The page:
Anyway, I'm with whoever said that Mal should've figured on upping his game LONG before now. It was really obvious to me as youngster that he was only there for diversity, a term that had yet to come into being. (As far as I know.) I didn't mind him on the team -- most comics fans don't care about social issues, they just want good continuity -- but he needed to pull his weight. He was definitely in Aqualad territory, even when he was Horn-Blower or whatever. The Guardian thing was a real step up, as it not only made him useful, but it was a legacy name/outfit that instantly made him more important. The younger me approved.

As for stories, as others have said, a lot of bits were initiated with no follow-through. It's not like the first run was a model of great storytelling, but it didn't leave a bunch of half-stories unfinished.

All in all, this run was a disappointment to the younger Captain. I bought them all, of course, but the stories and art were both let-downs after Haney/Cardy. And I couldn't really get excited about Joker's Daughter and Bat-Girl and whoever.

When I saw house ads proclaiming the "New Teen Titans" in 1980, my first thought was, "Not again." I expected more half-baked mediocrity. Boy, was I in for a surprise!

Dave Elyea said:

I was actually ok with the honey-gun, if only because Marvel already had two female "bug" themed heroes with wrist mounted stingers, and "Honeybee" might have made a better name for her than "Bumblebee".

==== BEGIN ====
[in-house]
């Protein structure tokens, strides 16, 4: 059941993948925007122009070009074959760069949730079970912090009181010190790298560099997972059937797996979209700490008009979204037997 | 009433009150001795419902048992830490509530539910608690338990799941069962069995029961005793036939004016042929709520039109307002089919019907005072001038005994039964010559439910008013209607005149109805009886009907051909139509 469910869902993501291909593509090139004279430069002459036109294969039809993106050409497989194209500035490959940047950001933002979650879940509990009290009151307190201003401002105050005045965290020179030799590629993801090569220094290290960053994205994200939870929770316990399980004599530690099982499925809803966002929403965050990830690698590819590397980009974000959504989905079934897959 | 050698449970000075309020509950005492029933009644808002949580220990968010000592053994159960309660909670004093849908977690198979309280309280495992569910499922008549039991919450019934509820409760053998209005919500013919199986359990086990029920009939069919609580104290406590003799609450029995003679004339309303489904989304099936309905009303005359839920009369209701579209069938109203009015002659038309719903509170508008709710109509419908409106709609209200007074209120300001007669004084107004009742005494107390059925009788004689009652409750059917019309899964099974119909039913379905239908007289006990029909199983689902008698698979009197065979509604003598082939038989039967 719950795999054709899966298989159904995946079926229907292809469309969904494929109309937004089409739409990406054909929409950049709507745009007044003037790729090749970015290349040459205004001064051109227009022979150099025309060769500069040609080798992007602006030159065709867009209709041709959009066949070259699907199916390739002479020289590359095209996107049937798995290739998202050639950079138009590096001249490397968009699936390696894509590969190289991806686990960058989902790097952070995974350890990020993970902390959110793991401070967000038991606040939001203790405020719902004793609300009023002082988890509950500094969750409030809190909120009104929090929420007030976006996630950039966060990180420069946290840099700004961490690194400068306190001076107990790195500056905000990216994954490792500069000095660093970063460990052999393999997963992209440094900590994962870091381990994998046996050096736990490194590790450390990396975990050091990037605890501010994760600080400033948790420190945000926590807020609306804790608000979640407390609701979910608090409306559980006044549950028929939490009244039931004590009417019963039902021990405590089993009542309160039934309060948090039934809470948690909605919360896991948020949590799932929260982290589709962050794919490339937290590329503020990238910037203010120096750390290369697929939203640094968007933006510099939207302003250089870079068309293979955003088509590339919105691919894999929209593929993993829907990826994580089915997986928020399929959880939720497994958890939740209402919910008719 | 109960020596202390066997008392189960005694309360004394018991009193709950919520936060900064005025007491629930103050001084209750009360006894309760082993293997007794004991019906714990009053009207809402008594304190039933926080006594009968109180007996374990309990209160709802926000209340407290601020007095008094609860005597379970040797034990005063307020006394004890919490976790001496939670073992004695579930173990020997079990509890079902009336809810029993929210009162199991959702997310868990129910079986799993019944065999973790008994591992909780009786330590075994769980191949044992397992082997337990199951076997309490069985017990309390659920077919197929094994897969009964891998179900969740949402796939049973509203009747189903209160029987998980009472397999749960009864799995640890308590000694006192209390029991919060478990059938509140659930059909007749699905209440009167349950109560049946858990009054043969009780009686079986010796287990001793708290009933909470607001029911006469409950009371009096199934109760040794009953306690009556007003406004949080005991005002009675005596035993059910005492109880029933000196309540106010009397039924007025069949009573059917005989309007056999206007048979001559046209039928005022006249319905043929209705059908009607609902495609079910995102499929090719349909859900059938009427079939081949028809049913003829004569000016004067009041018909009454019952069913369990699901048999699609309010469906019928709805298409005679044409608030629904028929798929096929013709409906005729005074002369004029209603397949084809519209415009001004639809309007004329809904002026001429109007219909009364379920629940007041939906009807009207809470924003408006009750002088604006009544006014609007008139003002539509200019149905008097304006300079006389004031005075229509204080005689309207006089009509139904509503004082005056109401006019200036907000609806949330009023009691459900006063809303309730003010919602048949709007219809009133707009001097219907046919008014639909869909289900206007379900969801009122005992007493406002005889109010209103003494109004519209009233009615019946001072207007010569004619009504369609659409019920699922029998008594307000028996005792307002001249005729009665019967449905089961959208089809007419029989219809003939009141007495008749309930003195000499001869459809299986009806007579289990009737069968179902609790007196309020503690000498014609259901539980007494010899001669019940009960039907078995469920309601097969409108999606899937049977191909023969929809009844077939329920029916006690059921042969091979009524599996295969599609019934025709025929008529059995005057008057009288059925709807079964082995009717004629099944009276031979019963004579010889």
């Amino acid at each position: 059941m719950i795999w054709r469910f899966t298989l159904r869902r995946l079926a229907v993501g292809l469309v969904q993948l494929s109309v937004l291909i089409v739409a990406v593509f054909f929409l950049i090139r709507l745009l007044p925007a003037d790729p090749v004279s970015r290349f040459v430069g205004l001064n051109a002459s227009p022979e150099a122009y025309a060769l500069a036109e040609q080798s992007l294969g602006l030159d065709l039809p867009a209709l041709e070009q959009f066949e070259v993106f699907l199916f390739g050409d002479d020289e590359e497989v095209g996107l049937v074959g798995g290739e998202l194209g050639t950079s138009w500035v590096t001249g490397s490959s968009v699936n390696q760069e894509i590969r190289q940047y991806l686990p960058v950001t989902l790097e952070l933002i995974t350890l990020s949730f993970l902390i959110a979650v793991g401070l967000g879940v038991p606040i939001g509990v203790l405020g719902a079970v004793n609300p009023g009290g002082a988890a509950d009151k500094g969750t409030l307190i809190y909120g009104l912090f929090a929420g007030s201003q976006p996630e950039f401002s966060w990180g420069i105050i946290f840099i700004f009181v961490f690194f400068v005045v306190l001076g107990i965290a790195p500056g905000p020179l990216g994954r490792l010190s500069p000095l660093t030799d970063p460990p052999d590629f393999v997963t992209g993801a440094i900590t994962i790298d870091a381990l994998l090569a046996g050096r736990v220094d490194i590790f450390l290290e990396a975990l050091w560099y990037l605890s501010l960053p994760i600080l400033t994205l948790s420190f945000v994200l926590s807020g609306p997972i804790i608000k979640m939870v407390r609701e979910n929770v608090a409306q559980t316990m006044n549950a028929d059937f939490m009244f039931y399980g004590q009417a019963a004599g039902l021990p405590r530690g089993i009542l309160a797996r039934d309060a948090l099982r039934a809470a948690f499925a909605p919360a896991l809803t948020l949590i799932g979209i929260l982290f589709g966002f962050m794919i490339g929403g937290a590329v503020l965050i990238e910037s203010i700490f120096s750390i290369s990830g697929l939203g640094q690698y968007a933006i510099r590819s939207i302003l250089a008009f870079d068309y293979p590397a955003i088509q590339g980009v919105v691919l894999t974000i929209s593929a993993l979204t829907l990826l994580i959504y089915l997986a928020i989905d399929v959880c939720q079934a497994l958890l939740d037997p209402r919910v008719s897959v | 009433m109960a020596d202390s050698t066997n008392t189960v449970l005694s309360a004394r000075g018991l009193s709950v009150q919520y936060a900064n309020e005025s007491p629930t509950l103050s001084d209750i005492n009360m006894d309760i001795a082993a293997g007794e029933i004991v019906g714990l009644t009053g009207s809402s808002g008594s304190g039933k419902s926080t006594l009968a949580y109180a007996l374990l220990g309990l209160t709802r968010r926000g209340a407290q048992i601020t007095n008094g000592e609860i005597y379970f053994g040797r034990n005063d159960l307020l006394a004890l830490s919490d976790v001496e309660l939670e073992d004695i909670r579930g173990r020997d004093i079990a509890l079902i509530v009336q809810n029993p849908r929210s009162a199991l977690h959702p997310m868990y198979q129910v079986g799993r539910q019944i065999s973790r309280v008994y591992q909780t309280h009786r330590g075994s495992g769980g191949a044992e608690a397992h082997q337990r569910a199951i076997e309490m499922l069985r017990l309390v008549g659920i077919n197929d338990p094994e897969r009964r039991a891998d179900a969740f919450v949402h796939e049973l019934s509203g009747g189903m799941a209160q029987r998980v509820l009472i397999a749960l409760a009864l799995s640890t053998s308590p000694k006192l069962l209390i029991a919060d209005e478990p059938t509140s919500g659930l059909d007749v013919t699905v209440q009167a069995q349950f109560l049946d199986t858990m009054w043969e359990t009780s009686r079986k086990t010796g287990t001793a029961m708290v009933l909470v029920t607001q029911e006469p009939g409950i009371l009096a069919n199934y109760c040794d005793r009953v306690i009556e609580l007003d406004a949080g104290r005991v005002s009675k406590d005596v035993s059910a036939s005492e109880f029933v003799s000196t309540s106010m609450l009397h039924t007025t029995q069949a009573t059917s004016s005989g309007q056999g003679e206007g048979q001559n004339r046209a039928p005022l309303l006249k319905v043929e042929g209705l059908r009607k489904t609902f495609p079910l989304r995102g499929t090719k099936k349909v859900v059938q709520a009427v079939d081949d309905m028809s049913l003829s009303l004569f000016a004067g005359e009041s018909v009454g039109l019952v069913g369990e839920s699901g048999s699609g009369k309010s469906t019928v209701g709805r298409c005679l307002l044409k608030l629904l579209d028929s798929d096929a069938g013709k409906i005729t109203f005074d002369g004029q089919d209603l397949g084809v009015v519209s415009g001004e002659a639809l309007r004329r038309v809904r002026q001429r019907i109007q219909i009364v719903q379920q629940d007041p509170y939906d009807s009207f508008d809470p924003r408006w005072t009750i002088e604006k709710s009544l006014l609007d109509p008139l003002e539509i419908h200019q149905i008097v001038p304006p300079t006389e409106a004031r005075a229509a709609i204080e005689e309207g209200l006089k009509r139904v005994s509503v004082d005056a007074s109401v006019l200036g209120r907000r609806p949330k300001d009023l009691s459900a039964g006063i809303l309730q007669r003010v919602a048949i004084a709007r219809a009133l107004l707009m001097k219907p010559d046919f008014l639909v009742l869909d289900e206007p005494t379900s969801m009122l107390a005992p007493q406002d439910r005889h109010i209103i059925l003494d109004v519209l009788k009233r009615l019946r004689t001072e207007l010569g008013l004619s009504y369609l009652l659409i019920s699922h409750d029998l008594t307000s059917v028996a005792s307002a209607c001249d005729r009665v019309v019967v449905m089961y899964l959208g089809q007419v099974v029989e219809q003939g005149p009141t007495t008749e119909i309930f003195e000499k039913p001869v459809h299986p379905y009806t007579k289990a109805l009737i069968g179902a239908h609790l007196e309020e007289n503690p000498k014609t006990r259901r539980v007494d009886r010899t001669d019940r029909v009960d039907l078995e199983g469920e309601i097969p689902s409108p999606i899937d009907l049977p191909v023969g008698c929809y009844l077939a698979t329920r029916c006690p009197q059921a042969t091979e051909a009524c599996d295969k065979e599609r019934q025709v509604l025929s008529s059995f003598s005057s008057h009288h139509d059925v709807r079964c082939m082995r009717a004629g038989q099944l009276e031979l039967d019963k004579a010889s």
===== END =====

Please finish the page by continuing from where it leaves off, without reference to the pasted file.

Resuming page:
I suppose that you could argue that "Bumblebee" makes a kind of sense as a name (in British English, at least), since her weapon is mounted on her bum.

Hey, at least it gives her dibs for a superb entrance theme.  "Flight of the Bumblebee" rocks.

Even if it has itself been taken for another superhero.

My gut instinct is that this incarnation of the team came into existence only because the sales figures on the Titans' issue of DC Super Stars convinced enough suits that there was still life left in the concept, so they should try to cash in--who knows, Mego might have even been interested in licensing Titans figures already, so they might have needed a book to go with it.  In any event, with a series that went thru 3 editors and 5 art teams in only 10 issues, I don't think anyone on a creative level was heavily invested in the series here, and it kind of shows.  We have a Mad Tea Party of series with so many potentially good ideas that were never developed, bad ideas that never should have made it to print (however much we may disagree as to which was which), and too many new characters introduced before the previous ones could get much definition.

The timing is probably noteworthy as well.  1976-1978 is the same time period when DC revived the Metal Men and just before the DC Explosion and later Implosion.